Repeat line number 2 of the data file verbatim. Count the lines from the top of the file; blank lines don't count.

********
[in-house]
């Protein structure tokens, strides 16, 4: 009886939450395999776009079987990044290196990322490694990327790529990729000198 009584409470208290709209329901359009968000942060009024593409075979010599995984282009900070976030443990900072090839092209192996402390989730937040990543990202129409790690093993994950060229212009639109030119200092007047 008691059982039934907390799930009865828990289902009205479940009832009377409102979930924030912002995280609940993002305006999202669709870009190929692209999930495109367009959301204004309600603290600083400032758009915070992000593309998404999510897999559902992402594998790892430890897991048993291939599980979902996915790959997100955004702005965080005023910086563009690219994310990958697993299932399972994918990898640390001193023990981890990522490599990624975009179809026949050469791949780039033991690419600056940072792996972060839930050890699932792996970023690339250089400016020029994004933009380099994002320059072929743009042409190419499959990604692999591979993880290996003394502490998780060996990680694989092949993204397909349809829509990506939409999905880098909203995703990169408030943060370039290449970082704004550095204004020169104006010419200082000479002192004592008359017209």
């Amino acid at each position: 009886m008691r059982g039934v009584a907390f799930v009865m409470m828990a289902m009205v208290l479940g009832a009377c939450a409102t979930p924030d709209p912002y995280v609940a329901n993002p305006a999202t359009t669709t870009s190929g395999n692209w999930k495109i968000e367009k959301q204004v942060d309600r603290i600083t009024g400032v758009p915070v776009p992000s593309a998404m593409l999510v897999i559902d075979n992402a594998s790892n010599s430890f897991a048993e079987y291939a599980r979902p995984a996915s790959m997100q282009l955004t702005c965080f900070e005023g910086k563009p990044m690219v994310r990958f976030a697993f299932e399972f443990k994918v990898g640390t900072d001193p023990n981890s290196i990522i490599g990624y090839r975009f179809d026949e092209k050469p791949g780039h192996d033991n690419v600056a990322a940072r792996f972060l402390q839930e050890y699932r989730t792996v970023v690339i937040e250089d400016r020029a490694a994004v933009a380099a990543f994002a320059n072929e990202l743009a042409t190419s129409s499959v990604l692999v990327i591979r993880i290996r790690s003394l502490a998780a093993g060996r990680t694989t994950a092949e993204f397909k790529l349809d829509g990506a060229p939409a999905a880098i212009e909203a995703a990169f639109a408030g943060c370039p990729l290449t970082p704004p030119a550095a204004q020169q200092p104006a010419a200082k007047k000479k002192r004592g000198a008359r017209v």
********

């Protein structure tokens, strides 16, 4: 009886939450395999776009079987990044290196990322490694990327790529990729000198 009584409470208290709209329901359009968000942060009024593409075979010599995984282009900070976030443990900072090839092209192996402390989730937040990543990202129409790690093993994950060229212009639109030119200092007047 008691059982039934907390799930009865828990289902009205479940009832009377409102979930924030912002995280609940993002305006999202669709870009190929692209999930495109367009959301204004309600603290600083400032758009915070992000593309998404999510897999559902992402594998790892430890897991048993291939599980979902996915790959997100955004702005965080005023910086563009690219994310990958697993299932399972994918990898640390001193023990981890990522490599990624975009179809026949050469791949780039033991690419600056940072792996972060839930050890699932792996970023690339250089400016020029994004933009380099994002320059072929743009042409190419499959990604692999591979993880290996003394502490998780060996990680694989092949993204397909349809829509990506939409999905880098909203995703990169408030943060370039290449970082704004550095204004020169104006010419200082000479002192004592008359017209």